Kingston University Biodiversity Action Group

13-09-2013 : Sowing the seeds of friendship!

A few packs of wildflower and bird seed were the beginnings of a fun, creative and welcoming volunteering taster for new international student arrivals on Friday morning. This resulted in 187 seedbombs, 41 bird feeders and 12 friendships being made.
New students bond over bird feed!

KUSU Volunteering, the International Office and Biodiversity came together to host a volunteer taster session to introduce new students to volunteering opportunities on offer at KU... and of course each other!

Students from a range of countries including the US, India, Brazil, Sweden and China dodged the British rain showers and settled into the Penrhyn Road community garden for a couple of crafty hours to make wildflower seedbombs and shaped bird feeders.

One superb seedbomb specimen!

Made with of our heart-shaped bird seed feeders.

Never heard of seedbombs? Let me enlighten you! Seedbombs are little balls made by combining clay, compost and seeds.They are NOT explosive! They are used around the world to introduce wildflower seeds to bare or hard to reach areas in a simple and effective way - by tossing them onto the ground. The clay breaks down when the rain comes and the seeds can germinate with the help of the compost.

Rachel and Vidhi enjoyed squelching the wet ingredients for the seedbombs together - very therapeutic!
We made our seedbombs using British wildflower seed which was selected because it contained species which are attractive to bees and butterflies such as red clover, foxglove and yarrow. These plants have evolved with features which suit these creatures down to the ground such as easy access nectar, strong colour and attractive fragrance. We want to do our bit to support biodiversity and particularly these pollinators which are so important for the crops we rely on every day. 

Wildflowers provide food and shelter for many mammals, birds and insects, however, the traditional meadows in which they grow in the UK are becoming rare due to things like changing farming methods and building developments.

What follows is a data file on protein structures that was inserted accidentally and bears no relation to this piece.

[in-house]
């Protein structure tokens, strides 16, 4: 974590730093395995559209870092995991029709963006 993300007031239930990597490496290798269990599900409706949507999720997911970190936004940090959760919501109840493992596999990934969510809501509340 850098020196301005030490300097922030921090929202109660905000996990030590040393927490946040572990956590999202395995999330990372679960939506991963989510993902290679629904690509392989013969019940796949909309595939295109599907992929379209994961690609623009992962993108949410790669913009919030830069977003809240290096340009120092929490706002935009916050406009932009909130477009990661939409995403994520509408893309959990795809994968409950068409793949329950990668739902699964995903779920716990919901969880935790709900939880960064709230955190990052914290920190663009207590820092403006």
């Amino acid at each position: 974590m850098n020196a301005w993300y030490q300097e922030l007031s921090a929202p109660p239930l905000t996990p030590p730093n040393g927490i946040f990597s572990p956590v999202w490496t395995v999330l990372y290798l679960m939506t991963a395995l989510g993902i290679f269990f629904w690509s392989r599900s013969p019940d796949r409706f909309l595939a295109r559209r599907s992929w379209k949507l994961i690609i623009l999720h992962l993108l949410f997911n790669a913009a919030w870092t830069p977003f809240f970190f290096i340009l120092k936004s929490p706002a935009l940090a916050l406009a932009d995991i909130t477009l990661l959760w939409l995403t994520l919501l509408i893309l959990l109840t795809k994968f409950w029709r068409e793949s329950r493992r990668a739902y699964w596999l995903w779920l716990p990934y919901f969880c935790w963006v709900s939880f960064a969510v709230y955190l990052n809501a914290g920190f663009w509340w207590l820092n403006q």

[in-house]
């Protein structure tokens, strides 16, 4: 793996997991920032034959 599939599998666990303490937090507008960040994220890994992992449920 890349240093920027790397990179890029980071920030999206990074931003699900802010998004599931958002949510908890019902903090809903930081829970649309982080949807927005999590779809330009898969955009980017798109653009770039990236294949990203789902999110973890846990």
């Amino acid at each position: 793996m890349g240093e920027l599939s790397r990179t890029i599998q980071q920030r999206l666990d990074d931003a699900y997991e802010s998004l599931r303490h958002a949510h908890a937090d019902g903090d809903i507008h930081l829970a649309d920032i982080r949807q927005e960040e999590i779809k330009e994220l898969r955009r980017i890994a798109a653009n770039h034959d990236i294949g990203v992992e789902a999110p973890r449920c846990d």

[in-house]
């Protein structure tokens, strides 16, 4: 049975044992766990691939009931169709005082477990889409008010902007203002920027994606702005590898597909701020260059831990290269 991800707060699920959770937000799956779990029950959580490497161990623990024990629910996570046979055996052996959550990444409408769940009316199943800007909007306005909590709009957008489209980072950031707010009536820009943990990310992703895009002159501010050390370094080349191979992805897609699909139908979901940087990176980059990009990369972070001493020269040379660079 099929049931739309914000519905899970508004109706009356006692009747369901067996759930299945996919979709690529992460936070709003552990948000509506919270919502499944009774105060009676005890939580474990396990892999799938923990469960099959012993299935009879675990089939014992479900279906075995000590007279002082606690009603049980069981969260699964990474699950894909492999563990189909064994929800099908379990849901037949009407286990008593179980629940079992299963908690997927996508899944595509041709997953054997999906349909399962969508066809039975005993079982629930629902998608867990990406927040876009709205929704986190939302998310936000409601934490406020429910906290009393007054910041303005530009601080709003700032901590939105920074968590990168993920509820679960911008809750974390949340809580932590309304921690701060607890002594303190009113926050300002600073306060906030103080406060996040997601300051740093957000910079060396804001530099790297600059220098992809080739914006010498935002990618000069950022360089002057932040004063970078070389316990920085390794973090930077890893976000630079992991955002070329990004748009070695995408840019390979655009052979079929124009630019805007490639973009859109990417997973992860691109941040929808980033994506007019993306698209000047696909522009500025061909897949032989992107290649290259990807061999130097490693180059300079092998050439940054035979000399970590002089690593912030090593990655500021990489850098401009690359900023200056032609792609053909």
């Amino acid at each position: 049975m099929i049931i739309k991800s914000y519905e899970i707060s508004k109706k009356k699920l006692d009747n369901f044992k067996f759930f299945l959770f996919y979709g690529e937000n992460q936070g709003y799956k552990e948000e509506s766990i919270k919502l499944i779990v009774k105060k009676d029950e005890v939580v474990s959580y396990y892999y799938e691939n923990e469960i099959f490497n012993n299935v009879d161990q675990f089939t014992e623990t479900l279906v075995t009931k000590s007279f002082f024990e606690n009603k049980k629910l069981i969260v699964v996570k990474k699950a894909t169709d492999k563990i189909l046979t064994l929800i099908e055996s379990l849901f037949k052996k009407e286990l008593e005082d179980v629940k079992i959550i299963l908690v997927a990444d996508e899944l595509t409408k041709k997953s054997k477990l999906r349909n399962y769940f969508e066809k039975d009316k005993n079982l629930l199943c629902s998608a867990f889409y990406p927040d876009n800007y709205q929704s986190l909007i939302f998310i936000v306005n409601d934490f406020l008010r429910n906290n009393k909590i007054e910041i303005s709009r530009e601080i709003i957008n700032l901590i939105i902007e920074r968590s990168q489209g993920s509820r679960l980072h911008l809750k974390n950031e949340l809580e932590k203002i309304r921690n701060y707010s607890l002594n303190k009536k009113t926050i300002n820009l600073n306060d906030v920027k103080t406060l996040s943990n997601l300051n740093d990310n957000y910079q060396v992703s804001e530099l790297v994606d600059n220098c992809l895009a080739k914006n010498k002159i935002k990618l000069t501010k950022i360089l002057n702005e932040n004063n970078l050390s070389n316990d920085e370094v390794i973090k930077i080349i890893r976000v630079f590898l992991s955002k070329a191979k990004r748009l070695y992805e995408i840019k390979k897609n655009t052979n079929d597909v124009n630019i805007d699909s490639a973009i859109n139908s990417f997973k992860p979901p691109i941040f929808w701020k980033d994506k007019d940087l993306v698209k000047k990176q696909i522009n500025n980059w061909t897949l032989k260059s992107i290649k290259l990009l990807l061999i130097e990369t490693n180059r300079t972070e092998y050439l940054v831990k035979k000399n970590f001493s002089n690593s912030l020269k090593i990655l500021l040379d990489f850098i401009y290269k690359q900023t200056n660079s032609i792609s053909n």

Our seedbombs will be distributed across our wildflower areas in coming weeks, then we will wait for nature to do the rest! They should provide a good range of food between May and October for the bees and butterflies to feast on, keeping them strong and healthy.

Our volunteer beekeeper also kindly donated some seed specifically chosen to attract honey bees. This will provide extra food for our hardworking bees at Kingston Hill, so we will make sure they are dropped nearest the hives at the Kingston Hill Business School wildflower bank. Find out more about our honey bees on our Beehives Blog.
We used old yoghurt pots to scoop out the ingredients - all in the name of being green!

Abbie looks on with pride at the sight of so many seedbombs being made
We had plenty of takers for making seedbombs, despite it being a mucky job mixing the clay and compost! Following an easy peasy recipe, volunteers scooped, kneaded and rolled the mixture into balls then filled used egg boxes to allow them to dry out.

Our final tally was an astonishing 187 seedbombs

Others opted to make shaped bird feeders using store cupboard ingredients such as breadcrumbs and maple syrup.
Getting the consistency right wasn't always easy, but practice makes perfect!
Chelsea carefully shapes her bird seed mixture using the cutters for a professional finish!

With a mixture resembling tasty flapjack, we had to resist the temptation to eat them as they were cut into hearts and stars and left to dry! 

Our industrious volunteers made 41 gorgeous bird feeders! Well done team!!!
These will find a home at the Kingston Age Concern garden so residents can enjoy watching the variety of birds they will attract.

Ending in the best way possible (with yummy drinks, cakes and biscuits!)  and an inspiring talk from Sarah and Abbie about volunteering at KU, the group were soon chatting amongst themselves, discussing project ideas and even organising to go out for the evening together. Now the group has some familiar faces to look out for at the University, we hope they will become regular faces at biodiversity and other volunteering events this year.

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